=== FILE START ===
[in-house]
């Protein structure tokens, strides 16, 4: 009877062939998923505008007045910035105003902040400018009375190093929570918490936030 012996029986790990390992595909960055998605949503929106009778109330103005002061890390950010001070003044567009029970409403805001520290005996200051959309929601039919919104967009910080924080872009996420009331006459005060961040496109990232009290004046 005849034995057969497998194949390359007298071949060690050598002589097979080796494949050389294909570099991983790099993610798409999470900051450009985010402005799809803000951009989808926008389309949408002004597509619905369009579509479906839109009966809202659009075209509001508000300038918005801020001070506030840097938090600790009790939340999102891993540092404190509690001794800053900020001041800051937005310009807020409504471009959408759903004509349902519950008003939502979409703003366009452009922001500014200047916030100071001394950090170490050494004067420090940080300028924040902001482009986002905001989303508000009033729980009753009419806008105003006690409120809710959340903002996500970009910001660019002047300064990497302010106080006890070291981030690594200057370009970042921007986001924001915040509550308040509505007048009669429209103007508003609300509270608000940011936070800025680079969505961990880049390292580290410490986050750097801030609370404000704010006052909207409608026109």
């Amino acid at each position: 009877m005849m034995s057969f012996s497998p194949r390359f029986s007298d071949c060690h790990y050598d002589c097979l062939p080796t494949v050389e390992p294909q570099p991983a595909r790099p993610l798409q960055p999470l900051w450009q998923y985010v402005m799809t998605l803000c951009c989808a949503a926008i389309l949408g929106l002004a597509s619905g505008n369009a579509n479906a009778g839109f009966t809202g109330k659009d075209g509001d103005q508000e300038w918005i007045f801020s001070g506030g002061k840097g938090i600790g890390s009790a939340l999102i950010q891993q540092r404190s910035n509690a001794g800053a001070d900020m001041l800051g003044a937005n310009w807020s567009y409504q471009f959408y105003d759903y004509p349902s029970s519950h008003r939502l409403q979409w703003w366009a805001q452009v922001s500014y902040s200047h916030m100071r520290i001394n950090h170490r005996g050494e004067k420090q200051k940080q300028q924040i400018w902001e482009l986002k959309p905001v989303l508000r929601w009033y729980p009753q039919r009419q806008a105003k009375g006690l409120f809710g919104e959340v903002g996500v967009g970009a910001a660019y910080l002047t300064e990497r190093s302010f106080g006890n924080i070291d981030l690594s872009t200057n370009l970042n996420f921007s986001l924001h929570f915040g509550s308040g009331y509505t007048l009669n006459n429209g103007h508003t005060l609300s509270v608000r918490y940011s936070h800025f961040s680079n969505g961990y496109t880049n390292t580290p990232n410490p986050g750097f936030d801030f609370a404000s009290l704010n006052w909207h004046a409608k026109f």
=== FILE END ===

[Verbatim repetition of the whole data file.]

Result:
[in-house]
């Protein structure tokens, strides 16, 4: 009877062939998923505008007045910035105003902040400018009375190093929570918490936030 012996029986790990390992595909960055998605949503929106009778109330103005002061890390950010001070003044567009029970409403805001520290005996200051959309929601039919919104967009910080924080872009996420009331006459005060961040496109990232009290004046 005849034995057969497998194949390359007298071949060690050598002589097979080796494949050389294909570099991983790099993610798409999470900051450009985010402005799809803000951009989808926008389309949408002004597509619905369009579509479906839109009966809202659009075209509001508000300038918005801020001070506030840097938090600790009790939340999102891993540092404190509690001794800053900020001041800051937005310009807020409504471009959408759903004509349902519950008003939502979409703003366009452009922001500014200047916030100071001394950090170490050494004067420090940080300028924040902001482009986002905001989303508000009033729980009753009419806008105003006690409120809710959340903002996500970009910001660019002047300064990497302010106080006890070291981030690594200057370009970042921007986001924001915040509550308040509505007048009669429209103007508003609300509270608000940011936070800025680079969505961990880049390292580290410490986050750097801030609370404000704010006052909207409608026109």
């Amino acid at each position: 009877m005849m034995s057969f012996s497998p194949r390359f029986s007298d071949c060690h790990y050598d002589c097979l062939p080796t494949v050389e390992p294909q570099p991983a595909r790099p993610l798409q960055p999470l900051w450009q998923y985010v402005m799809t998605l803000c951009c989808a949503a926008i389309l949408g929106l002004a597509s619905g505008n369009a579509n479906a009778g839109f009966t809202g109330k659009d075209g509001d103005q508000e300038w918005i007045f801020s001070g506030g002061k840097g938090i600790g890390s009790a939340l999102i950010q891993q540092r404190s910035n509690a001794g800053a001070d900020m001041l800051g003044a937005n310009w807020s567009y409504q471009f959408y105003d759903y004509p349902s029970s519950h008003r939502l409403q979409w703003w366009a805001q452009v922001s500014y902040s200047h916030m100071r520290i001394n950090h170490r005996g050494e004067k420090q200051k940080q300028q924040i400018w902001e482009l986002k959309p905001v989303l508000r929601w009033y729980p009753q039919r009419q806008a105003k009375g006690l409120f809710g919104e959340v903002g996500v967009g970009a910001a660019y910080l002047t300064e990497r190093s302010f106080g006890n924080i070291d981030l690594s872009t200057n370009l970042n996420f921007s986001l924001h929570f915040g509550s308040g009331y509505t007048l009669n006459n429209g103007h508003t005060l609300s509270v608000r918490y940011s936070h800025f961040s680079n969505g961990y496109t880049n390292t580290p990232n410490p986050g750097f936030d801030f609370a404000s009290l704010n006052w909207h004046a409608k026109f």